Friends, Associates Mary Scott
MS was probably a friend from an early age of the dissenting hymn-writer Anne Steele , who lived not very far away and who was a generation older. They spent much time together in 1773...
Friends, Associates Anna Letitia Barbauld
The literary society of ALB 's time was, as biographer Betsy Rodgers notes, small and intimate.
Rodgers, Betsy. Georgian Chronicle: Mrs Barbauld and her Family. Methuen, 1958.
Writers all knew each other and kept in touch; those who did not live in London visited frequently...
Friends, Associates Anna Seward
AS , visiting London, spent a lot of time with Helen Maria Williams and her lively social circle.
Ashmun, Margaret. The Singing Swan. Yale University Press; H. Milford, Oxford University Press, 1931.
Intertextuality and Influence Helen Craik
This appeared in four volumes from the Minerva Press . Its title seems to be the root source of scholarly confusion of HC with Catherine Cuthbertson . HC was clearly familiar with Helen Maria Williams
Intertextuality and Influence Elizabeth Moody
She has a sharp eye for gender issues, including those surrounding domestic work. The Housewife's Prayer is addressed to Economy, a name which might be loosely translated as balancing the budget, and ends with the...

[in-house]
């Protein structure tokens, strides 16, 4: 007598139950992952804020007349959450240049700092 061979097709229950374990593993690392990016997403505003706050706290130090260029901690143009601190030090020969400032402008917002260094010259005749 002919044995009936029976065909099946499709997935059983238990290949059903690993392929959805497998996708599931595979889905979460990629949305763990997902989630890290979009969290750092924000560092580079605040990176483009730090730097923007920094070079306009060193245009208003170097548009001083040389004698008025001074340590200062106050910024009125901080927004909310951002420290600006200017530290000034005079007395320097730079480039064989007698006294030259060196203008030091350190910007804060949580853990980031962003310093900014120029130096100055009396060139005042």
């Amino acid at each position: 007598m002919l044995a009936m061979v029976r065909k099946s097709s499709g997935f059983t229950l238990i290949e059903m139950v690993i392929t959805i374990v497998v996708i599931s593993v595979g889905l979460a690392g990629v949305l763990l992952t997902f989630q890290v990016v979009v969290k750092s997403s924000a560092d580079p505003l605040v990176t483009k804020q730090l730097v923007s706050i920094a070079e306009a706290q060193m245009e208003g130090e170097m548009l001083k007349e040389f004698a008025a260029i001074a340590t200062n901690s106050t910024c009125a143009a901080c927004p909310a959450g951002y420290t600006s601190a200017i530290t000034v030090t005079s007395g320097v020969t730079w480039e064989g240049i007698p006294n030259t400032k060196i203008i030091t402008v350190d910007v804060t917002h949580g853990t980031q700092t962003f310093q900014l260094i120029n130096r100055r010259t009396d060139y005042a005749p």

Intertextuality and Influence Judith Sargent Murray
She backs this pleasure in modernity with a remarkable grasp of former female history and of the women's literary tradition in English and its contexts. She mentions the Greek foremother Sappho , the patriotic heroism...
Intertextuality and Influence Mary Hays
Among the book's contents are poems and fiction (including dream visions and an Oriental tale. Titles like Cleora, or the Misery Attending Unsuitable Connections and Josepha, or pernicious Effects of early Indulgence foreground Hays's didactic...
Intertextuality and Influence Felicia Hemans
Scenes and Hymns of Life includes Prisoners' Evening Service, which imagines the last days of two prisoners awaiting execution during the French Revolution, and affectingly described by Helen Maria Williams .
Duquette, Natasha Aleksiuk. Veiled Intent: Dissenting Women’s Approach to Biblical Interpretation. Pickwick Publications, 2016.


Bernardin de Saint-Pierre published his popular sentimentalnovelPaul et Virginie, a two-generation story involving friendship between two single mothers living in a kind of exile in the idyllic, colonial, tropical Ile de France (now...
April 1789
The Gentleman's Magazine published Anna Seward 's selection of living celebrated Female Poets.
Late 1790
William Holland published a print of Burke running the gauntlet of enemies with whips: women as well as men.
June 1793
An enterprising printer and freemason, John Wharlton Bunney , put out the first number of The Free-Mason's Magazine, or General and Complete Library.
13 July 1793
Charlotte Corday , a Royalist from Normandy, assassinated Marat as he lay in his bath.